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Nicorandil: A tentative addition to the growing polypharmacy in unstable angina

Three Part Question

In [patients with unstable angina] does [nicorandil or standard therapy alone] lead to [fewer adverse cardiovascular events and lower mortality]?

Clinical Scenario

A forty-five year-old man presents with classical ischaemic chest pain occurring with increasing frequency over the past 48 hours, with intermittent rest pain for 4 hours. ECG shows deep, downsloping lateral ST depression without left ventricular hypertrophy. You diagnose unstable angina and prescribe aspirin, clopidogrel, low-molecular weight heparin, beta-blockers, statins and buccal nitrates. His pain is refractory to nitrates. Knowing that nicorandil is a useful adjunct in the treatment of poorly-controlled stable angina, you wonder if there is any evidence for its benefit in the acute situation.

Search Strategy

OVID Medline 1966 - 2005 July Week 4
OVID Embase 1980 - 2005 Week 29
The Cochrane Library 2005 Issue 2
Medline and Embase:
[exp Myocardial Infarction/ OR exp Coronary Thrombosis/ OR exp Angina, Unstable/ OR (heart attack OR AMI OR MI OR unstable angina OR acute adj coronary adj syndrome OR ACS OR (myocard$ ADJ (infarct$ OR ischem$ OR ischaem$)).mp. AND (exp Nicorandil/ OR OR limit to human and English language
(Myocardial Infarction [MeSH] OR (myocard* NEAR infarct*) OR Angina, Unstable [MeSH] OR acute coronary syndrome OR (myocard* NEAR ischem*) OR (myocard* NEAR ischaem*)) AND (Nicorandil [MeSH] OR nicorandil)

Search Outcome

Medline: 97 papers were identified, two of which were relevant.
Embase: 230 papers were identified, two of which were relevant.
Cochrane: 42 papers were identified, one of which was relevant.
In total, two relevant papers were identified.

Relevant Paper(s)

Author, date and country Patient group Study type (level of evidence) Outcomes Key results Study Weaknesses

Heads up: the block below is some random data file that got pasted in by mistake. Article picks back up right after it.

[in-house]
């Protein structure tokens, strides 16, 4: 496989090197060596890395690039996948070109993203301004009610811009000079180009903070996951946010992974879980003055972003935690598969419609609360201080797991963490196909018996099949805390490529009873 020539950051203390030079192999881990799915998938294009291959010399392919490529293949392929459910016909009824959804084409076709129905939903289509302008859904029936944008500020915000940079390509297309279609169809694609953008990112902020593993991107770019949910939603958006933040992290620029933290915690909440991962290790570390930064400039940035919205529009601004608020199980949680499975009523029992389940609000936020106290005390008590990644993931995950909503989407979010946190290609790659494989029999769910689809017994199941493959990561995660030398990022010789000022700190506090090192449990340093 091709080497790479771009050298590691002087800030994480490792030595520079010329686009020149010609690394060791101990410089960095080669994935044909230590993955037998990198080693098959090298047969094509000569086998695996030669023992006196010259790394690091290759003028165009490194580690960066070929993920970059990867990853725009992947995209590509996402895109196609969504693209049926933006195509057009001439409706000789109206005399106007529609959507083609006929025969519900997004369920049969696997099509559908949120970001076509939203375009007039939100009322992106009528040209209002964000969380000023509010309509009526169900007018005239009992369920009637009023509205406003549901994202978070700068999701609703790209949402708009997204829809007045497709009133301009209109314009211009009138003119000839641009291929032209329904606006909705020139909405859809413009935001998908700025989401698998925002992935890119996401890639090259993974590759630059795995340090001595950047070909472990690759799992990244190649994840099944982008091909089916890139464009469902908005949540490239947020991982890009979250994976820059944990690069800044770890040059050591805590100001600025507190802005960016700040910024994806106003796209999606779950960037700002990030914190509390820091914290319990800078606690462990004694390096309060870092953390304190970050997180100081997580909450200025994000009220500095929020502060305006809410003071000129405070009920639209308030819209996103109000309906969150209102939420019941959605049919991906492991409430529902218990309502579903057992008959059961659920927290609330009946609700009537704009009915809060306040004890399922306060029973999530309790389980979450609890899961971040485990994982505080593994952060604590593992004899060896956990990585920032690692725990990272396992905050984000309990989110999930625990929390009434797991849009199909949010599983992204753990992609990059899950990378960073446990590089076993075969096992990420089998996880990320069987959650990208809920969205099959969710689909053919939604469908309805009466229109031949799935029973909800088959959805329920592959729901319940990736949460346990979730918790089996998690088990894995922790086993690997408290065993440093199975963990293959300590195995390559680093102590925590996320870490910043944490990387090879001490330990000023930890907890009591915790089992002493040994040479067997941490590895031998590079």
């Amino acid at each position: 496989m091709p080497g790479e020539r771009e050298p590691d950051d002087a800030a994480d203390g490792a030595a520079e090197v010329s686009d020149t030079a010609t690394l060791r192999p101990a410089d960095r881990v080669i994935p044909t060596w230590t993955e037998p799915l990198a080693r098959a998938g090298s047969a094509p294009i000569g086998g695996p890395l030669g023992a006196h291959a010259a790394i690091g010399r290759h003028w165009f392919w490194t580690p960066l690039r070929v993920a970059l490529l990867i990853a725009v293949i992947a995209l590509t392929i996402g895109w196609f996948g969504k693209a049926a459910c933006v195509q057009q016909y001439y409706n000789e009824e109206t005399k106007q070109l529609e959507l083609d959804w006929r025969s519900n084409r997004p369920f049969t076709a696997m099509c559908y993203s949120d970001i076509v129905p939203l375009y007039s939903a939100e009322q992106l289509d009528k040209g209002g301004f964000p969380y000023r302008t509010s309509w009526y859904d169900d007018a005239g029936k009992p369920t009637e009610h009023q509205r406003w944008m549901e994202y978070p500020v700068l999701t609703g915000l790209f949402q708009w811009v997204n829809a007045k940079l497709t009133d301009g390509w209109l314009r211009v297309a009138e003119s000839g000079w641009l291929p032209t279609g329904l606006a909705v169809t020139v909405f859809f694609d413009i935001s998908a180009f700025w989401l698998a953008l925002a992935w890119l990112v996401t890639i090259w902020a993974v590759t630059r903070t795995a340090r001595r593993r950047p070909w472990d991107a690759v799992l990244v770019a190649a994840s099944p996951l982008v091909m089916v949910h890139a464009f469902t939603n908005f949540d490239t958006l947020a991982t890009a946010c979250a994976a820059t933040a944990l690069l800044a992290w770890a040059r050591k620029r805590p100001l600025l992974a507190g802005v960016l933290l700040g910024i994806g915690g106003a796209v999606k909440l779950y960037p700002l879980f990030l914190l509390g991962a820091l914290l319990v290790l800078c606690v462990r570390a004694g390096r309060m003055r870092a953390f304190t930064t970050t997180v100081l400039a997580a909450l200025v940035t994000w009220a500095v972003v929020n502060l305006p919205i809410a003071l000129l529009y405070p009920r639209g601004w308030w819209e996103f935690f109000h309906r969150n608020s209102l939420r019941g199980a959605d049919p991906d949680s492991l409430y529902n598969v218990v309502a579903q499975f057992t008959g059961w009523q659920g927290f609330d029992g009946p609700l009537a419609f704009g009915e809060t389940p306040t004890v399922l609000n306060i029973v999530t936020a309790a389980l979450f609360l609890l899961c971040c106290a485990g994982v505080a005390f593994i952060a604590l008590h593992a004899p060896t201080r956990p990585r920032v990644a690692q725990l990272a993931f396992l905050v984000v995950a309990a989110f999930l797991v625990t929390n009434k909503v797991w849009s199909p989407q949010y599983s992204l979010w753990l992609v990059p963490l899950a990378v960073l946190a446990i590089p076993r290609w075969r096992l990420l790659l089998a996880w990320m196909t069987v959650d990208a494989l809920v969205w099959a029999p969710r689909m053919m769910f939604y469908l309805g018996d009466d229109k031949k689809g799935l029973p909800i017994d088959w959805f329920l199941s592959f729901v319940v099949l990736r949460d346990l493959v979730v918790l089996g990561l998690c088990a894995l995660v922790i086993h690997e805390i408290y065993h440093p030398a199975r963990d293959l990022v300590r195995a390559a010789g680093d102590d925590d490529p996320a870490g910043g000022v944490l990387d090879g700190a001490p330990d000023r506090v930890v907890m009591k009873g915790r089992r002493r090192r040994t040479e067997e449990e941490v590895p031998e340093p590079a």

Patel et al
200 patients with unstable angina (UA) (12 excluded due to poor ECG trace), randomly allocated to receive nicorandil 20mg bd or placebo for at least 48 hours and up to 28 days. All patients had continuous ECG monitoring for a mean of 41 hours, and troponin testing to exclude myocardial infarction (MI).PRCTTransient myocardial ischaemia (painful or silent)11 (12.4%) patients on nicorandil had 37 episodes of transient ischaemia v. 21 (21.2%) patients with 74 episodes on placebo (p=0.0028)Despite the stated protocol, it is stated that all included patients "received at least one dose of study medication". No sample size calculation. Underpowered to detect a mortality difference.
Chest pain20 (16.5%) patients on nicorandil v. 38 (31.1%) on placebo (p=0.008)
Any arrhythmia6 (6.7%) nicorandil v. 17 (17.2%) placebo (p=0.04)
Non-sustained ventricular tachycardia3 runs in 3 patients nicorandil v. 31 runs in 10 patients placebo (p=0.087 patients; p<0.0001 runs)
Supraventricular tachycardia4 runs in 3 patients nicorandil v. 15 runs in 9 patients placebo (p=0.14 patients; p=0.017 runs)
Clinical outcomeNicorandil: No events; Placebo: No deaths, 2 non-fatal MI's
Kim et al
103 eligible patients (200 initially included) with unstable angina who underwent elective percutaneous coronary interention (PCI) 12-48 hours after study drug administration. Randomised to receive either isosorbide dinitrate (ISDN) or nicorandil by intravenous infusion. Follow up at 6 monthsPRCTMyocardial infarction (MI) by 6 months2 cases ISDN v. 1 case (2%) nicorandil.Not blinded. Small numbers, no sample size calculation and probably underpowered. No intention to treat analysis; almost 50% of patients were ultimately excluded.
PCI or CABG by 6 months1 (17%) ISDN v. 4 (10%) nicorandil.